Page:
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BioMed Research International
Volume 2015, Article ID 729831, 10 pages
http://dx.doi.org/10.1155/2015/729831
Research Article

Thaliporphine Derivative Improves Acute Lung Injury after Traumatic Brain Injury

1Graduate Institute of Medical Sciences, College of Medicine, Taipei Medical University, Taipei 110, Taiwan
2Division of Orthodontics & Dentofacial Orthopedics and Pedodontics, Department of Dentistry, Tri-Service General Hospital, Taipei 114, Taiwan
3Division of Neurosurgery, Department of Surgery, Taipei Tzu Chi Hospital, Buddhist Tzu Chi Medical Foundation, New Taipei City 23142, Taiwan
4School of Medicine, Tzu Chi University, Hualien 97004, Taiwan
5Teaching Department of Medicine, China Medical University, Taichung 40402, Taiwan
6Department of Physiology, School of Medicine, College of Medicine, Taipei Medical University, Taipei 110, Taiwan

Received 30 August 2014; Revised 13 November 2014; Accepted 13 November 2014

Academic Editor: Anastasia Kotanidou

Copyright © 2015 Gunng-Shinng Chen et al. This is an open access article distributed under the Creative Commons Attribution License, which permits unrestricted use, distribution, and reproduction in any medium, provided the original work is properly cited.

Abstract

Acute lung injury (ALI) occurs frequently in patients with severe traumatic brain injury (TBI) and is associated with a poor clinical outcome. Aquaporins (AQPs), particularly AQP1 and AQP4, maintain water balances between the epithelial and microvascular domains of the lung. Since pulmonary edema (PE) usually occurs in the TBI-induced ALI patients, we investigated the effects of a thaliporphine derivative, TM-1, on the expression of AQPs and histological outcomes in the lung following TBI in rats. TM-1 administered (10 mg/kg, intraperitoneal injection) at 3 or 4 h after TBI significantly reduced the elevated mRNA expression and protein levels of AQP1 and AQP4 and diminished the wet/dry weight ratio, which reflects PE, in the lung at 8 and 24 h after TBI. Postinjury TM-1 administration also improved histopathological changes at 8 and 24 h after TBI. PE was accompanied with tissue pathological changes because a positive correlation between the lung injury score and the wet/dry weight ratio in the same animal was observed. Postinjury administration of TM-1 improved ALI and reduced PE at 8 and 24 h following TBI. The pulmonary-protective effect of TM-1 may be attributed to, at least in part, downregulation of AQP1 and AQP4 expression after TBI.

1. Introduction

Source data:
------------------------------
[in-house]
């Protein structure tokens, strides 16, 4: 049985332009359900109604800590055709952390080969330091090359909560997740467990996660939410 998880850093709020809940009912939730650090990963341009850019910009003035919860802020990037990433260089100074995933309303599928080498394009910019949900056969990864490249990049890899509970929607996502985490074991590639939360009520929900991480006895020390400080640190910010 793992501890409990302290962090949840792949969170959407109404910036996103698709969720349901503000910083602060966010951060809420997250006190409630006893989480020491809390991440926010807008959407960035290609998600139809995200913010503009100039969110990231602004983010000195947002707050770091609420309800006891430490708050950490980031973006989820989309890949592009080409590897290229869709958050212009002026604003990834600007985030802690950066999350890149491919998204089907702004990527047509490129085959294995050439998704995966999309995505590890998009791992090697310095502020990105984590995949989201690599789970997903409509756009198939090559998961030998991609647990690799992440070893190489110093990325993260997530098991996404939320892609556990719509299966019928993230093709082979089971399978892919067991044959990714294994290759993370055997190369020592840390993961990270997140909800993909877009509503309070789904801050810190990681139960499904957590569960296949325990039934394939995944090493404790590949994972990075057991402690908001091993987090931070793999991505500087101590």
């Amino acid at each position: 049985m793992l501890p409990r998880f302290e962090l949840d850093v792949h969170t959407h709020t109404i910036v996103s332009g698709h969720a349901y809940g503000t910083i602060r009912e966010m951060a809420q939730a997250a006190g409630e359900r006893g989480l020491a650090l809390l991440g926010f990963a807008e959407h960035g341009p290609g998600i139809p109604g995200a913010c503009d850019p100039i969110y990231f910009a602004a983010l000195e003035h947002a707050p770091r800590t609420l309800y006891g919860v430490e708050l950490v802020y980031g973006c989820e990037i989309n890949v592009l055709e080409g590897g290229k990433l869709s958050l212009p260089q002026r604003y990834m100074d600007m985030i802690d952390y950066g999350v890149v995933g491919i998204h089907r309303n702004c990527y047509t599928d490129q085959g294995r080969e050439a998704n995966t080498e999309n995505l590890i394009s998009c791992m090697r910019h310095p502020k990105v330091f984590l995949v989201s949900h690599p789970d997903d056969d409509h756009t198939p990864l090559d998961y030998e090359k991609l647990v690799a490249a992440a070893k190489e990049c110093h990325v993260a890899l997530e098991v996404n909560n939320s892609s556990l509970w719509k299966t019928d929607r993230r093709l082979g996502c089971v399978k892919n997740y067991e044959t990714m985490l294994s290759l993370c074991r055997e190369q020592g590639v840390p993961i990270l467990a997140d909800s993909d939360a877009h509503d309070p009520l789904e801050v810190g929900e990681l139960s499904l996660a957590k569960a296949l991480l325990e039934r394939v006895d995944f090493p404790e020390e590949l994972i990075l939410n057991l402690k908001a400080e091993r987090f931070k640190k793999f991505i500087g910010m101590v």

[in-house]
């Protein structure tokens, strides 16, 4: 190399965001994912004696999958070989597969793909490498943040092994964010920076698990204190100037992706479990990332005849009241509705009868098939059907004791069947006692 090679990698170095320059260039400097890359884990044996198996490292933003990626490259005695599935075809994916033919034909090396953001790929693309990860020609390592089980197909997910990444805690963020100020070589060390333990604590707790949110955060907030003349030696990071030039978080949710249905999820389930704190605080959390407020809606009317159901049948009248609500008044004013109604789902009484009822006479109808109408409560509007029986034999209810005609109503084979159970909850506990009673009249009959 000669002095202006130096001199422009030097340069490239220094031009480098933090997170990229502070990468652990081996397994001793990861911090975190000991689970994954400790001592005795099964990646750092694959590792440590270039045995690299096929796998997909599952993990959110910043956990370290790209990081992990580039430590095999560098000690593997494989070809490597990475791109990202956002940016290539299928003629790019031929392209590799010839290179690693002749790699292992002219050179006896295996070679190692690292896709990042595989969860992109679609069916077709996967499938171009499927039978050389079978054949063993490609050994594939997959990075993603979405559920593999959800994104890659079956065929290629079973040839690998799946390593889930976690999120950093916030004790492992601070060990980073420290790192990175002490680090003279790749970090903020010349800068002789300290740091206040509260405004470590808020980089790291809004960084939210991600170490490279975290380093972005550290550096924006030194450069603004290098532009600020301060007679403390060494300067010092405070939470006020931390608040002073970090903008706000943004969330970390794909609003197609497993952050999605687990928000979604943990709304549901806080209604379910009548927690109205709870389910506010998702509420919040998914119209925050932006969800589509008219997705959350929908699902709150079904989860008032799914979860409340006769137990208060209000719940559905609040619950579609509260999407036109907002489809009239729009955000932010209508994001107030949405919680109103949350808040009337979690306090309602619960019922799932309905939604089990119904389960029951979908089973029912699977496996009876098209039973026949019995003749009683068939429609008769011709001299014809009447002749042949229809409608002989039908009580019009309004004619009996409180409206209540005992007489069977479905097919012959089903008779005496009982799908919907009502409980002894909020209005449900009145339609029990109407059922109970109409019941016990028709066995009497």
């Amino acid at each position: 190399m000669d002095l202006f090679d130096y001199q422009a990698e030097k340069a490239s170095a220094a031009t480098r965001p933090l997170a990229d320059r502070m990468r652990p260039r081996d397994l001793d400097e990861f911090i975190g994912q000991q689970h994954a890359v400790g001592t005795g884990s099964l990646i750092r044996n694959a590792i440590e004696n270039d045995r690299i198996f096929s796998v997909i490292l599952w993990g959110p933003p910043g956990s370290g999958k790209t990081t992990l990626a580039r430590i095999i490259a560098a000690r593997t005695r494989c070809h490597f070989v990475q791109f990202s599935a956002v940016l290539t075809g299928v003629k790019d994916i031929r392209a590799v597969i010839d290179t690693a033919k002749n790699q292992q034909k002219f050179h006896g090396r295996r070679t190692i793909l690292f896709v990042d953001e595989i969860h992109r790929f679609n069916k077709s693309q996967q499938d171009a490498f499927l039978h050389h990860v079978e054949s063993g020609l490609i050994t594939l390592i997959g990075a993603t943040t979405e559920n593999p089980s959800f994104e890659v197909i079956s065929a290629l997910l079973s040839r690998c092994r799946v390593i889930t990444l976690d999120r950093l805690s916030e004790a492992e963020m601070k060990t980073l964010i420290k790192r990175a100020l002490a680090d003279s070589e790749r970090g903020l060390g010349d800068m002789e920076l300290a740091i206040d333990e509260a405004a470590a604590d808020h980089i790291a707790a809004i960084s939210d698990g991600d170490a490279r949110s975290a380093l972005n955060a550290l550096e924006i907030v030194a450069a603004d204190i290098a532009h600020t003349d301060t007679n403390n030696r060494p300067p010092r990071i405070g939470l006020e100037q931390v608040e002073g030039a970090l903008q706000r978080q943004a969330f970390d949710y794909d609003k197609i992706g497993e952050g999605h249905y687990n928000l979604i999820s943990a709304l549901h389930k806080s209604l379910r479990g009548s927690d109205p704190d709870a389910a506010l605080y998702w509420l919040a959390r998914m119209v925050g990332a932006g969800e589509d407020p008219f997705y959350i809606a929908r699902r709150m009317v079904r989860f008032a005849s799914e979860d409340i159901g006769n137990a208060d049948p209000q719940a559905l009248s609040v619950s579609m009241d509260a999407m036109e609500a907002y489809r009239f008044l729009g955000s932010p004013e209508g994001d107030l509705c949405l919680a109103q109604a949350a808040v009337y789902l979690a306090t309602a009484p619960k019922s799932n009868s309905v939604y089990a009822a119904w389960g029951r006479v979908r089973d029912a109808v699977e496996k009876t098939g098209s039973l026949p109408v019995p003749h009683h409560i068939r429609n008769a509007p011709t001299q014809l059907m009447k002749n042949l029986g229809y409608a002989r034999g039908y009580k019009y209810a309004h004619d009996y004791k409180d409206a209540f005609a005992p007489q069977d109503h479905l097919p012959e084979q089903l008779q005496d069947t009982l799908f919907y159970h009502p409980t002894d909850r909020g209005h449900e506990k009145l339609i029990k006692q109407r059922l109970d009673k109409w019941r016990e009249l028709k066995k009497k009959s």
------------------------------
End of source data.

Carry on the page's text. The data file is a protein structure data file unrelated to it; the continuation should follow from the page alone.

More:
Acute lung injury (ALI) commonly occurs after traumatic brain injury (TBI) [1, 2]. Respiratory failure is the most common complication of the nonneurological organ system in patients with TBI [3]. ALI has been reported for a long time, but it remains poorly understood because of the complexity of its pathophysiological mechanisms [4]. ALI is characterized by marked pulmonary vascular extravasation and intra-alveolar accumulation of protein-rich edema fluid with perivascular edema [57]. Water homeostasis is a crucial element of major pathophysiological processes occurring in the respiratory system. Aquaporins (AQPs), water channel proteins, play a pivotal role in this homeostasis [810]. Modulation of lung AQPs expression and function by using pharmacological or genetic methods may have clinical utility [11, 12]. AQPs including AQP1 and AQP4 regulate water movement across the epithelial and endothelial barriers of the lung [4, 13]. Specific deletions of AQPs in mice markedly decreased water movement across air space-capillary barriers [14]. AQP1 is expressed in pleural membranes, when pleural fluid accumulation was observed in the peritoneal cavity [14]. AQPs are also involved in lung growth and angiogenesis [15]. However, the roles of AQP1 and AQP4 expression in pulmonary edema remain controversial. Previous studies have shown that AQP1 knockout inhibits water transport [16] and reduces sublaryngeal edema [13]. Downregulation of AQP1 expression in alveolar microvessels may act as a compensatory mechanism to protect against the formation of excessive pulmonary edema (PE) in chronic heart failure [17]. However, there have also been reports suggesting that pulmonary inflammation and edema were associated with a marked reduction in the AQP1 mRNA expression level in the lung [18, 19] and the AQP1 mRNA expression level was negatively correlated with the level of the wet-to-dry weight ratio (wet/dry weight ratio) [20]. AQP4 mRNA expression is upregulated in alveolar type II (ATII) cells [21] and AQP4 is believed to regulate fluid exchange between the alveolar space and the alveolar epithelium barrier in ALI [22]. However, AQP4 deletion did not impair water transport in the airways [23]. Thaliporphine is a phenolic aporphine alkaloid obtained from Chinese herbs that possesses antioxidant and α-1 adrenoceptor antagonistic activities. A previous study showed that thaliporphine reduces the risk of cardiac muscle necrosis and arrhythmia after heart ischemia [24]. Moreover, the positive effects of thaliporphine may be attributed to the suppression of TNF-α, NO·, and production [25]. Hence, this study was aimed at investigating the effect of TM-1 on TBI-induced ALI and AQPs expression in the lung.